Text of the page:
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- Nov 26, '12 by StaceFace1122As people have mentioned, apply for anything and everything! I pass the NCLEX in July and felt like I had applied to every single nursing job in a 50-mile radius at least twice. I took a coordinator position at my current job in the meantime and that, along with applying for jobs that weren't just full-time or part-time, allowed me to finally get callbacks. I think having the supervisor experience helped, and also being willing to take a PRN position in a SNF. I'm doing pre-employment screening for one job and will get a decision on another job in December. I'm not thrilled to be doing PRN work, but a classmate of mine did it for roughly 3 months and was able to land a full-time job with the experience so it might be something to consider if you haven't already? Someone pointed out that in an LTC or SNF facility, you don't have doctors, pharmacy, IV teams, etc. as readily available as in a hospital so you learn to function a lot on your own. That really appealed to me, and even though you have more patients, it seems like you can really learn a lot... at least I'm hoping I will!
- Nov 26, '12 by RNEMT-PApply for everything. Most hospitals' application systems will copy the last app you submitted, so worst case you have probably wasted 5 minutes. On the other hand, the definition of experience is sometimes quite subjective. I just got hired for an ICU position that required 2 years nursing experience even though I'm a new grad. Fortunately, the unit manager saw 12 years as a paramedic and figured it was close enough. She told me she will look at people who have any healthcare experience, even if it is as a unit secretary or veterinary tech. So, apply, worst they can do is say no.
- Jan 14 by Tess RN BSNAll of these suggestions are great. After being a nurse for 28 years and still working full time I have learned that you must market your skills and talent because no one else will. Start by making an account on Linkedin and making connections with people you already know and people and companies you would like to get to know. So many hiring managers are looking on Linkedin as well as jobs posted. Even after you obtain a job always continue to keep connected for future reference. These are life long connections. Also, research all the webcasts you can that are free regarding how to write a resume, how to interview, etc. These are so helpful to even seasoned professionals. You want to learn how to stand out from others. One of the biggest search engines I have used and referred others to in all occupations is Indeed.com a great website for jobs in healthcare. Go to your local unemployment office and learn everything you can that is available for free to market yourself. Its not enough to be a nurse today. You have to have great computer skills including internet, outlook, EMR, word, excel and others. Using your time wisely to learn new skills will be invaluable now and later. Hunting for a job is a full time job so every day for 8 hrs or more you should be doing something pertaining to the hunt. Market yourself to supplemental agencies even if its for per diem or part time. At least its a start. Don't limit yourself to full time etc. Just get started. You may even have to consider working as an MA or an LPN job while hunting just to use it as a skill. Be open and flexible and you will find a job. Most of all stay positive because all the experience in the world doesnt help if you have a negative attitude. If your heart is truly in nursing you will find a way to do what you love. Don't give up.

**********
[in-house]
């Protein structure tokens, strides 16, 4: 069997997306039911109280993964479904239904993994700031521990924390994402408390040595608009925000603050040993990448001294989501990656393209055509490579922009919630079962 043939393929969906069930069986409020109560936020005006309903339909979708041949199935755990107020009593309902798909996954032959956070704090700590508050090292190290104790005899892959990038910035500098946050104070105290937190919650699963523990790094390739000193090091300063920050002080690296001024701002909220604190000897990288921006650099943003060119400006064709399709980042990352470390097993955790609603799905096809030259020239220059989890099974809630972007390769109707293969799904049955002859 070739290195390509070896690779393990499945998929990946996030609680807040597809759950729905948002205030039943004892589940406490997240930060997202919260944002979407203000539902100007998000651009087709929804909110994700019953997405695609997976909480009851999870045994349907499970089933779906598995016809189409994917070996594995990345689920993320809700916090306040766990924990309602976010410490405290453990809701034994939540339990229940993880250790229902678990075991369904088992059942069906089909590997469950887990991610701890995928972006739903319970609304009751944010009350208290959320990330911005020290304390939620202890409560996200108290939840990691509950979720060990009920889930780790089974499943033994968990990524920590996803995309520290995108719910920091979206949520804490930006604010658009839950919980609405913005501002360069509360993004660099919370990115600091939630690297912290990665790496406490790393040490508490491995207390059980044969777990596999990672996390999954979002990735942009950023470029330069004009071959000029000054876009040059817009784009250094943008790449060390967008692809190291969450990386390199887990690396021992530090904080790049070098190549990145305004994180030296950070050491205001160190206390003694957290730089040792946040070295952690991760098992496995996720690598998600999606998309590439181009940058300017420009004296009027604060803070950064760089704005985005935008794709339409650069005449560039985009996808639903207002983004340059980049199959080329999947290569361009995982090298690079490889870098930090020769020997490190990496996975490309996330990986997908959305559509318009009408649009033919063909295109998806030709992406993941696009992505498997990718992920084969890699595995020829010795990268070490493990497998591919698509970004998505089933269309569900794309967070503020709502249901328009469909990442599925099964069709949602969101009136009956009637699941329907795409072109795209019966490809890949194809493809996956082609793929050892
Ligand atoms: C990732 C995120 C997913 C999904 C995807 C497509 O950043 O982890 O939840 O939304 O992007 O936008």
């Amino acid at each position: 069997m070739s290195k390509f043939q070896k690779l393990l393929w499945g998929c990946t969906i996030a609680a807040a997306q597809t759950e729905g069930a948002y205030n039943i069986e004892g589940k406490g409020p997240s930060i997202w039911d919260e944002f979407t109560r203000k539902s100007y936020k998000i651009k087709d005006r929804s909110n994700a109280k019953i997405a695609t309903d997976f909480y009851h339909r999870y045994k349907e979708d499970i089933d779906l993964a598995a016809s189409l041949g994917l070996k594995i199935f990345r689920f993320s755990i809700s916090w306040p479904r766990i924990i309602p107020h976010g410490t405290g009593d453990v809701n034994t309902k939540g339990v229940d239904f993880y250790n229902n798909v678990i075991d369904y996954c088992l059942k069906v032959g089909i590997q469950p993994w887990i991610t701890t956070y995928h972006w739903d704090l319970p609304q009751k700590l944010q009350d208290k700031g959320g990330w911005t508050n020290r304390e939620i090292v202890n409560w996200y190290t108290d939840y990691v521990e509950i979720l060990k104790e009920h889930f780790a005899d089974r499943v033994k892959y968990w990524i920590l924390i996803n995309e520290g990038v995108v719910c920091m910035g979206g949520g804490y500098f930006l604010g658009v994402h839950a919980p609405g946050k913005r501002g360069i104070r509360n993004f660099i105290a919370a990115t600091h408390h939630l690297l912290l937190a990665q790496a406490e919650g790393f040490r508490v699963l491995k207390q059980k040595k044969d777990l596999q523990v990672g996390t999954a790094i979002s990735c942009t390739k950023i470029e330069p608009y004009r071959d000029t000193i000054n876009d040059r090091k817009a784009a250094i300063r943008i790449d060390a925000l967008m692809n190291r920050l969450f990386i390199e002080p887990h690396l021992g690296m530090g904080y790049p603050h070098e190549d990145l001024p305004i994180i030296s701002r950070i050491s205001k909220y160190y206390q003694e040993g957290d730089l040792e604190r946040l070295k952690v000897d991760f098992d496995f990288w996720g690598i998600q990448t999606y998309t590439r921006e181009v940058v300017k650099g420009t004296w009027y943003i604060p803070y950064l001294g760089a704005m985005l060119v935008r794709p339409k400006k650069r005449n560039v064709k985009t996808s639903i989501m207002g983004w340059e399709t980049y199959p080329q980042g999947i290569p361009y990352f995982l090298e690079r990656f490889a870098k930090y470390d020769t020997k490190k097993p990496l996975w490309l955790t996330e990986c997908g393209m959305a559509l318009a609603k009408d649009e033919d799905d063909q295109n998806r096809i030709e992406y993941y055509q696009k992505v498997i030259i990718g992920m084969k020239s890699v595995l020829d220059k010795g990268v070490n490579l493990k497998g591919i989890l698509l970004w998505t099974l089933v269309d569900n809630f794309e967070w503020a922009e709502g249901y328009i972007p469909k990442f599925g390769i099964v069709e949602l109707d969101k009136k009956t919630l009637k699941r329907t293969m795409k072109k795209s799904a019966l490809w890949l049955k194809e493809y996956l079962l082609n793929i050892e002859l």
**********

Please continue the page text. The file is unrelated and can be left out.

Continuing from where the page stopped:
- Jan 14 by RABillingsleyNew grads should not overlook smaller hospitals, especially in rural areas of the country. Not only do will they get focused, individualized orientation plans, but will be able to gain needed experience in a more community-oriented environment. Our new grads are able to work along-side experienced nurses, making the transition from student-to-professional easier and less-stressful.
Our community, located in rural Arkansas, is very supportive of new grads, and is willing to hire and orient them with an individualized orientation plan, allowing these new grads to get the experience they require to be successful.